How Long Does It Take To Raise A Pig For Slaughter?


pigs in straw bedding

Thinking about raising a few pigs this year? Good call, nothing is better than a freezer full of your own homegrown pork, especially when everyone else is scrambling to be at the meat counter when it finally stocks up again!

What are you getting yourself into, here? Now that you have decided that raising pigs may work for you, how long will it take to go from piglet to slaughter ready?

It will take 4-5 months to raise a pig from feeder pig size to a slaughter weight of 250-260 pounds. Starting with small feeder pigs (under 50 pounds), limiting feed or water, raising pastured or wooded pigs, or raising pigs to a high slaughter weight (300 pounds or higher) will take longer.

Is Raising Pigs For Meat Worth It? will walk you through all of the costs you need to consider when thinking about raising your own pork, from getting the feeder pigs to butchering costs.

4-5 months to grow a pig from feeder size to slaughter weight

It will take you 4-5 months to raise your pigs from feeder pig size up to slaughter weight.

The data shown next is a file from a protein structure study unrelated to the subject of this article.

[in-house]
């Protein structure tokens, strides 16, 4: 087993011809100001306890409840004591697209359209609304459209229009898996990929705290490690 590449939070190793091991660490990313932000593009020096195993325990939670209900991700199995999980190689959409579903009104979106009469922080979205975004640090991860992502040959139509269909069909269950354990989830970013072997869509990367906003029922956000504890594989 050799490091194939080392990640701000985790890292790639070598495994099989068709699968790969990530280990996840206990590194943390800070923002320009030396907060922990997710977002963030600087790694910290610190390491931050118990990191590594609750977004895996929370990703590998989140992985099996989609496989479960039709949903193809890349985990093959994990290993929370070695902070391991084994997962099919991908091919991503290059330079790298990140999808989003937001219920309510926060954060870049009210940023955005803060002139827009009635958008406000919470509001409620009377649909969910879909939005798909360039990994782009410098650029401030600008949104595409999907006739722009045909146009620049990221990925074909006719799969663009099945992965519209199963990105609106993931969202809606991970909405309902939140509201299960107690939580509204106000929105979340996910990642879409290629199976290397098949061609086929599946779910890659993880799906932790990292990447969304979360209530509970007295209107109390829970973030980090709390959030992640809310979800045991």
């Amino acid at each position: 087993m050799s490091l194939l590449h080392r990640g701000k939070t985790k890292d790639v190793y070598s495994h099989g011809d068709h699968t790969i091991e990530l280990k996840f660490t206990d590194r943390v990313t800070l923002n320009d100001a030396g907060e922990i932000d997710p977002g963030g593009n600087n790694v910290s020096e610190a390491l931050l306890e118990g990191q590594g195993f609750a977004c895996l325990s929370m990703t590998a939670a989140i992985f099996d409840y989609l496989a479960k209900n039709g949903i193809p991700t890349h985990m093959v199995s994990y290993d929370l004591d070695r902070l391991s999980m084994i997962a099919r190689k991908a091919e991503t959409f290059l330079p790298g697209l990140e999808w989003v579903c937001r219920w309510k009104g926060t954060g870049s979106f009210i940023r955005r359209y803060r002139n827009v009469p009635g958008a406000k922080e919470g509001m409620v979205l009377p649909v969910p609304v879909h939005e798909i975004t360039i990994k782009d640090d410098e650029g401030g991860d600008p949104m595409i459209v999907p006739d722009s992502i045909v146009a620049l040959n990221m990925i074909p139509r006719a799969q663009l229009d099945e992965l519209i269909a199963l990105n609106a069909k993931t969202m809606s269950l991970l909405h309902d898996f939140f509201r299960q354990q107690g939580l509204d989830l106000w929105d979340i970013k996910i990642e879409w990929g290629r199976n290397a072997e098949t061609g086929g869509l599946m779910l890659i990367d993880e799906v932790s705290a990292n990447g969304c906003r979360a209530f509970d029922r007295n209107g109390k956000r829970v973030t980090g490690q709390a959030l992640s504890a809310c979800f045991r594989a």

If you start with bigger feeder pigs, more in the 50-60 pound range and want a slaughter weight of 250-260 you should be able to get your pigs up to the target weight in 4 months.

If you start with smaller feeder pigs, more in the 30-45 pound range, your pigs will take longer to grow, just because they started out smaller.

If you want to slaughter your pigs at a higher weight, more like 300 pounds or more, these pigs will also take longer to grow since you want to take them to a higher finished weight.

Read Is Your Pig Ready To Butcher? for specifics on how to tell if your pigs are finished and get a look at some pictures and a video of a few of mine that are butcher ready.

The fastest way to raise pigs in on free choice feed

In order to keep your pigs growing at their best, you’ll need to keep them on a free choice pig feed. This means they have all of the feed they want to eat any time they want to eat it.

Of course, to take advantage of the free choice feed, your porkers will also need plentiful water.

Sadly, having plenty of water available to pigs can get overlooked, to the detriment of the pig’s ability to grow. If you want your pigs to grow to their potential, free choice water is a must!

Best Feed Mix For Pigs goes over your feed options and which ones will work best for you.

Match the feed ration to the age or size of the pigs you have. With most rations, the formulation will change slightly as the pig grows, usually to a less expensive mix since the ration will have a lower protein content.

Switching the ration when you can (according to the directions on the tag) will save you a bit on feed costs, while keeping the pig on track, growth wise.

Pigs on pasture or wooded areas will take longer

If you are planning to put your pigs out on pasture or into a wooded lot, meaning not in a pen, they are going to take longer to raise, simply because they are running around and burning up more energy.